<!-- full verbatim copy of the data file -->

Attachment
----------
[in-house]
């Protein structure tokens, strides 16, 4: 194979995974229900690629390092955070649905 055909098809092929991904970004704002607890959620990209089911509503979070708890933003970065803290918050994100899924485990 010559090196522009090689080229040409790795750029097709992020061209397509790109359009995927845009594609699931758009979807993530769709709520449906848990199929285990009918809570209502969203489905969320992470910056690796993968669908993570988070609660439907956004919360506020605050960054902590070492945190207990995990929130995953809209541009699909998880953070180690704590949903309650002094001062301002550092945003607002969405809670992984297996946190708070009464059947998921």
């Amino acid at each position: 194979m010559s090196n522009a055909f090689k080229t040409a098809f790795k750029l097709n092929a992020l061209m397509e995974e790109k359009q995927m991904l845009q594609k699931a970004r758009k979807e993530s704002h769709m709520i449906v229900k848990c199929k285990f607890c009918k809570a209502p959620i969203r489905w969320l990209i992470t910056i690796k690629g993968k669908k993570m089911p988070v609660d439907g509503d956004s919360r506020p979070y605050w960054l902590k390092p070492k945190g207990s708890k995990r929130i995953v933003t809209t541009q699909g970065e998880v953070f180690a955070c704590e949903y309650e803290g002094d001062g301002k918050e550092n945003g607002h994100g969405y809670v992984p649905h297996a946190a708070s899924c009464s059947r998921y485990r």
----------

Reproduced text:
[in-house]
């Protein structure tokens, strides 16, 4: 194979995974229900690629390092955070649905 055909098809092929991904970004704002607890959620990209089911509503979070708890933003970065803290918050994100899924485990 010559090196522009090689080229040409790795750029097709992020061209397509790109359009995927845009594609699931758009979807993530769709709520449906848990199929285990009918809570209502969203489905969320992470910056690796993968669908993570988070609660439907956004919360506020605050960054902590070492945190207990995990929130995953809209541009699909998880953070180690704590949903309650002094001062301002550092945003607002969405809670992984297996946190708070009464059947998921």
């Amino acid at each position: 194979m010559s090196n522009a055909f090689k080229t040409a098809f790795k750029l097709n092929a992020l061209m397509e995974e790109k359009q995927m991904l845009q594609k699931a970004r758009k979807e993530s704002h769709m709520i449906v229900k848990c199929k285990f607890c009918k809570a209502p959620i969203r489905w969320l990209i992470t910056i690796k690629g993968k669908k993570m089911p988070v609660d439907g509503d956004s919360r506020p979070y605050w960054l902590k390092p070492k945190g207990s708890k995990r929130i995953v933003t809209t541009q699909g970065e998880v953070f180690a955070c704590e949903y309650e803290g002094d001062g301002k918050e550092n945003g607002h994100g969405y809670v992984p649905h297996a946190a708070s899924c009464s059947r998921y485990r």